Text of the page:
Berkley points out that declinists state that history is cyclical and repeats itself and will focus on the rise and fall of empires such as the British Empire or the Habsburg French. This cyclical theory “fuses hegemonic stability theory with a traditional balance of power theory”, (Berkely, 2011). Berkely points out that if America is seen as providing goods to the world which then gets a “free-ride” on America’s back while engaging in sabotage and “erecting diplomatic and economic obstacles to U.S. initiatives and forming anti-American alliances”, (Berkely, 2011). This is what Mack pointed out in his statement that a country would have to be blocked from structural change. In this scenario other countries rise while the United States is overstretched and declines.
Berkeley also deals with convergence theory that states where there is an open global market poorer countries will excel economically while wealthy countries decline. The main point Berkely is making here is that, “Globalization thus stimulates growth abroad while undercutting it at home, diffusing technology”, (Berkely, 2011).
Berkely and others dispute that there is an alternative view that is overlooked by those who insist that decline is imminent for the United States. This same vision is adopted by in his work on the subject where he states that, “One should be wary, however, of extrapolating long-term trends from cyclical events, while being aware of misleading metaphors of organic decline”, (Nye, 2010). Nye’s work suggests that it is far too early to judge long-term effects of globalization. According to his statistics the World Economic Forum still has the United States economically rated as the second most competitive in the world after Switzerland and China is ranked as twenty-nine (Nye, 2010). Structural power is not only maintained but reinforced by the United States according to Susan Strange, who writes about the myths of the loss of hegemony. Strange, whose findings demonstrate that stability “rests not with a realignment of-the world order, but with an internal re-evaluation of the United States’ expression of its hegemony vis-à-vis the outside world”, (Strange, 1987). What those who see a broader picture of the United States in terms of globalization can see is that it will be America’s own ability to adapt, which has always been one of its transcending qualities that will keep the country from falling behind in a globalized economy.
The United States and Tools of Hegemony
The United Stated has many bargaining tools that other countries are lacking in a globalized world. Its ability to restrict or even deny access to its vast technological market, its aid to other countries and political infrastructure which hold enormous power is still very much in-tact. The United States also has what Berkely refers to as “structural power”. As he puts it, the United States has power over aspects of the international system itself”, (Berkely, 2011). It still sets schemas and structures that decide how countries interact with one another. The United States can put covert or direct force upon other economies and countries. Berkely states that this is benevolent but coercive and the goods then produced by the United States, “are less collective goods than private ones, accruing primarily to the hegemony and thus helping maintain its hegemony”, (Berkely, 2011).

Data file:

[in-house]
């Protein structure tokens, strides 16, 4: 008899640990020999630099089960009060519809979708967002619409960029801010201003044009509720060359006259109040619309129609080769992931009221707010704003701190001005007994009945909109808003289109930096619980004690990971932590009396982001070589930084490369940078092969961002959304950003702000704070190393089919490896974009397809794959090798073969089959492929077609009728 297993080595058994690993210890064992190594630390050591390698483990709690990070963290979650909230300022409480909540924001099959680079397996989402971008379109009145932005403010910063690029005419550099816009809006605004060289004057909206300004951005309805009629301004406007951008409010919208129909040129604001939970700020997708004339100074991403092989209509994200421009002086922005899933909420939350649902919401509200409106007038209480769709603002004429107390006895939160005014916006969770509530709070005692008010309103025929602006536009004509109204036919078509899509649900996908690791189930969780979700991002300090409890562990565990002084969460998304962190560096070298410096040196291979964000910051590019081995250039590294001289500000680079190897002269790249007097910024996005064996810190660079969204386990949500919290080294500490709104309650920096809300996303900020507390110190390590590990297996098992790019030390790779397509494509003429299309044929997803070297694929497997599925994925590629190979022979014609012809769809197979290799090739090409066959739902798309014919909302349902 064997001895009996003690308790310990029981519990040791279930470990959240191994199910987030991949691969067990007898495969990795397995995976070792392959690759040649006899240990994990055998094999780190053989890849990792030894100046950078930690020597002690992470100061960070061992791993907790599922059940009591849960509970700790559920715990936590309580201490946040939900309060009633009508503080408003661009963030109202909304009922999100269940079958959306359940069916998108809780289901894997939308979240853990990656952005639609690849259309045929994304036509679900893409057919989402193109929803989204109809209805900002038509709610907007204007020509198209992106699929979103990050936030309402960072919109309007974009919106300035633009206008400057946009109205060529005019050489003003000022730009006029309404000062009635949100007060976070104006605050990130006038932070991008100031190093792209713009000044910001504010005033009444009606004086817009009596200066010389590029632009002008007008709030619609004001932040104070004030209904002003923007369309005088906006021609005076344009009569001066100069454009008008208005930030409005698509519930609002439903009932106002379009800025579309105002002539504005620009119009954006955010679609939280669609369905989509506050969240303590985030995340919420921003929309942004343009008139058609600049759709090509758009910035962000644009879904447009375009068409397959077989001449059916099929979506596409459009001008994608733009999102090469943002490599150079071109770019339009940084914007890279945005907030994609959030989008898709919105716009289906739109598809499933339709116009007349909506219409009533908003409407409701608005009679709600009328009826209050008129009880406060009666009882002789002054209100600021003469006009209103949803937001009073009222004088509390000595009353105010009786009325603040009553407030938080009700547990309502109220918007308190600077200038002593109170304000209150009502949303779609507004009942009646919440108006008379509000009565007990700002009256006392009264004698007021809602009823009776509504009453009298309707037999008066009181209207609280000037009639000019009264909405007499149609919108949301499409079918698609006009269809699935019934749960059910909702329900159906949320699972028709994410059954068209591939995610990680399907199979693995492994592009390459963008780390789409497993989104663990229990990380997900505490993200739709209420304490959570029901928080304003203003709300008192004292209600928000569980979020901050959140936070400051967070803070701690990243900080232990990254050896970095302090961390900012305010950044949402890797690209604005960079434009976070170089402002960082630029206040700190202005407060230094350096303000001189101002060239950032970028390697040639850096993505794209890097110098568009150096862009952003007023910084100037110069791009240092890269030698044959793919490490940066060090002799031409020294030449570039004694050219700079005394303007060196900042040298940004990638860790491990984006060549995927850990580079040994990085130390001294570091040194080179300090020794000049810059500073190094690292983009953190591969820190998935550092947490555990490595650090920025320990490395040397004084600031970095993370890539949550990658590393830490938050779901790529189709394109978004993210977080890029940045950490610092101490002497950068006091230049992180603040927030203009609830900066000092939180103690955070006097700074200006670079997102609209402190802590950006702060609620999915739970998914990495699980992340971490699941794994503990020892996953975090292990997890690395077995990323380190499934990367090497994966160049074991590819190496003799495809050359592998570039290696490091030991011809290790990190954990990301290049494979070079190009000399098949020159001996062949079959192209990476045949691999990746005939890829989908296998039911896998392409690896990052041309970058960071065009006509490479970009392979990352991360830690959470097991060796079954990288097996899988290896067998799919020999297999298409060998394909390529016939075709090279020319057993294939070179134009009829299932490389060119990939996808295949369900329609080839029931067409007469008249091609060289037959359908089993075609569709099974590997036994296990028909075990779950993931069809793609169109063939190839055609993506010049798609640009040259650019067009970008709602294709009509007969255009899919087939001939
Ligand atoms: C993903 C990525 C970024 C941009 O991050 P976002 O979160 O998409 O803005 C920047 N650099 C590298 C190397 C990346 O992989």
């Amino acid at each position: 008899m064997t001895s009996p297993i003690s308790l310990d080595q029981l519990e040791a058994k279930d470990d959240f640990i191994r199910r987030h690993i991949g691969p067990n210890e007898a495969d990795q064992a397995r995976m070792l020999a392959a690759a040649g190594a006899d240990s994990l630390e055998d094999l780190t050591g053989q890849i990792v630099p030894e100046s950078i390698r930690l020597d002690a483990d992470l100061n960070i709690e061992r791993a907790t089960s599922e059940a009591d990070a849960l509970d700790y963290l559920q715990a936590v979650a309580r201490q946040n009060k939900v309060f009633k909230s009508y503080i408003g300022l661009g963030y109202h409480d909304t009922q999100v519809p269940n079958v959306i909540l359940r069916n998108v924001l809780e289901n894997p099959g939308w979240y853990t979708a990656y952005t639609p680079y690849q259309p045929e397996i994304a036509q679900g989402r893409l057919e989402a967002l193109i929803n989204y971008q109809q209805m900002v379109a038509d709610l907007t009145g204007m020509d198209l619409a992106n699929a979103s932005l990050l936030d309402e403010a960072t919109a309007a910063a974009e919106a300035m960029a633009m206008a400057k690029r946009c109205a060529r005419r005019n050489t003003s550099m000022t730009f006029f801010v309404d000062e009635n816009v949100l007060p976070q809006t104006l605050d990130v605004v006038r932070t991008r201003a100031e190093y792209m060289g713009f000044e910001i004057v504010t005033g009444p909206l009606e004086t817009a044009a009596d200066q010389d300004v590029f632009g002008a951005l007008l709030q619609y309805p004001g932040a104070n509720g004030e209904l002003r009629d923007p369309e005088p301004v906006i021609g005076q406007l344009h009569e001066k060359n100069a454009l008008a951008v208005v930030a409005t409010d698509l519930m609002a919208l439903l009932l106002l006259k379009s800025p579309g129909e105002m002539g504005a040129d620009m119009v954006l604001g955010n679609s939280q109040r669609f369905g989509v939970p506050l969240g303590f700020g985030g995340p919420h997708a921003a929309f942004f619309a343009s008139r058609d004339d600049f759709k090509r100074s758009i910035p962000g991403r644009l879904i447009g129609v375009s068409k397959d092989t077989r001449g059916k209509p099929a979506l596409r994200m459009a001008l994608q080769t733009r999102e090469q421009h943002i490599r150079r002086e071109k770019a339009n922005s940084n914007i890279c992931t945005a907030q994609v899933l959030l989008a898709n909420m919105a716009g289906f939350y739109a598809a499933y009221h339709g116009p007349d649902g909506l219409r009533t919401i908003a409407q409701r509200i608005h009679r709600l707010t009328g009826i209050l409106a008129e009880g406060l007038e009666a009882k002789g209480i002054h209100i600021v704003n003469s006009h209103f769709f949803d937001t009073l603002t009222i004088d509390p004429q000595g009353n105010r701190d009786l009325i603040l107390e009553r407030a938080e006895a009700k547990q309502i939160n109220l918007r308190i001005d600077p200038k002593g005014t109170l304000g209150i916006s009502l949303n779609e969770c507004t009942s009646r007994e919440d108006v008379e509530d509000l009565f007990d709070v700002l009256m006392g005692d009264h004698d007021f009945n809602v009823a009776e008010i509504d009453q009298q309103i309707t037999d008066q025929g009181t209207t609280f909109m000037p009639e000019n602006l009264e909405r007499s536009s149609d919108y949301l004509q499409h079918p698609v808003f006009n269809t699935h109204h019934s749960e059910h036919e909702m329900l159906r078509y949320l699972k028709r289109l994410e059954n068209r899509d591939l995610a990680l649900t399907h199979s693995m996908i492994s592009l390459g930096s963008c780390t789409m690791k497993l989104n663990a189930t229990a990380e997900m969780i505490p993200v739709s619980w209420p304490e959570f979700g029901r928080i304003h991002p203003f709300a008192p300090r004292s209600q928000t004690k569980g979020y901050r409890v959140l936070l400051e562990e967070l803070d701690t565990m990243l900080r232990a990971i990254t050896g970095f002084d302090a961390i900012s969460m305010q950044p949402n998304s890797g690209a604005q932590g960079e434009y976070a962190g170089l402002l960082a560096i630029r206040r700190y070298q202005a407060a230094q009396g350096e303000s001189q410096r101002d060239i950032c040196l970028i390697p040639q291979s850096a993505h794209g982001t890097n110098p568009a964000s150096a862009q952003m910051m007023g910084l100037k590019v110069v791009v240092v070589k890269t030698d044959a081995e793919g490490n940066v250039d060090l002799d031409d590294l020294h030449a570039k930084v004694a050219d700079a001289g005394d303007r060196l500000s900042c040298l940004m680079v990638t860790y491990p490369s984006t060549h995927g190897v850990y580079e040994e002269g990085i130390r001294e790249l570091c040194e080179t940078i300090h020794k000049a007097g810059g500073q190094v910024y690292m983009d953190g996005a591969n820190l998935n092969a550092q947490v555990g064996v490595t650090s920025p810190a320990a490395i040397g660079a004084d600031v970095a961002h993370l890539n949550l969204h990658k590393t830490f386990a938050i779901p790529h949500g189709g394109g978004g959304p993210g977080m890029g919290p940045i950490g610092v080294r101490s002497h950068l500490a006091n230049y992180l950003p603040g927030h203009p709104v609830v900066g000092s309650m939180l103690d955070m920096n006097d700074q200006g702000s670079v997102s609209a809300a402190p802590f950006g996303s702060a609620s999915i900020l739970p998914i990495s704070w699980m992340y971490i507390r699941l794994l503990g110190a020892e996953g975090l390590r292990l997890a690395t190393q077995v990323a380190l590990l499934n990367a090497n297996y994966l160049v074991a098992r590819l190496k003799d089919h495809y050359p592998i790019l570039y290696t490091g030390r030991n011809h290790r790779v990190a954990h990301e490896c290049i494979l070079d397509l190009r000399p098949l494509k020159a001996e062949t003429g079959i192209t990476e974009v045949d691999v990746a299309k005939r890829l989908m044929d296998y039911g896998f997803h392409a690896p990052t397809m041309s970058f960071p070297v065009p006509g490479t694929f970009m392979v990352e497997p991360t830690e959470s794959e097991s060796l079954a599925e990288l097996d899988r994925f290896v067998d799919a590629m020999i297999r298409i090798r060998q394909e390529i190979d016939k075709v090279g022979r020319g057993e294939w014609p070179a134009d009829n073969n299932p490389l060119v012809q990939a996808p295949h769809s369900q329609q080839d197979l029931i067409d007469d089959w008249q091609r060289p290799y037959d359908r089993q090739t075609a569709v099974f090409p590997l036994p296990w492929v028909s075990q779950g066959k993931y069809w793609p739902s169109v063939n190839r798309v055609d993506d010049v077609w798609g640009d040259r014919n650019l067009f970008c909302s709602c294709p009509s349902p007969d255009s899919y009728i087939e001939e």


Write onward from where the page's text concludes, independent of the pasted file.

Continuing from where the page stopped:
As Berkely and many of his colleagues point out, militarily the United States is still in a position of superiority over the rest of the world. Shifting military units around the world is a combination of covert and direct coercion used by the United States as a way of asserting its hegemony.
Soft Power as Hegemony
The term, “soft power” is often applied by economists that are looking at China and Asia during financial crisis. China has utilized the concept of soft power to build bonds utilizing cultural enhancement as a political tool to ease other countries into liaisons. This “soft power” has limitations however. According to Nye China’s attempt at a “charm offensive: failed. He writes that, “A poll taken in Asia late in 2008 found China’s soft power less than that of the United States when the BBC poll of 28 countries in 2010 showed that China had a positive image only in some parts of Asia while it was poor to neutral in the Americas and Europe”. (Nye, 2010). So while China has been applying its new strategies, it appears that American hegemony still holds the staying power that it needs to hold its position of a leading power.
Another issue that has become what declinists would like to label a competitive advantage for countries like China is low standards of living. Due to this the workers in these countries are willing to work for very low wages and thus are forcing outsourcing and leaving American companies no choice except to hire these workers instead of paying good wages to American workers. Berkely refers to this as “cost innovation” and writes, “The production of high technology products at a fraction of the cost of technological leaders leaves no competition from rich nations who may have little choice but to outsource parts of their business to the developing world” (Berkely, 2011). Once again there are answers to this seeming dilemma.
As globalization has allowed more access to technology, it has also created a new mode of production. Globally networked production and standardization has created cut off protective trade barriers. This allows the wealthier countries to cut off any way of upgrading technology. While poorer countries can also protect their industries they are not legally or financially set up to do so. So while “soft power” is a strategy for countries such as China, it is not a strategy that is able to compete with the hegemony of countries such as the United States.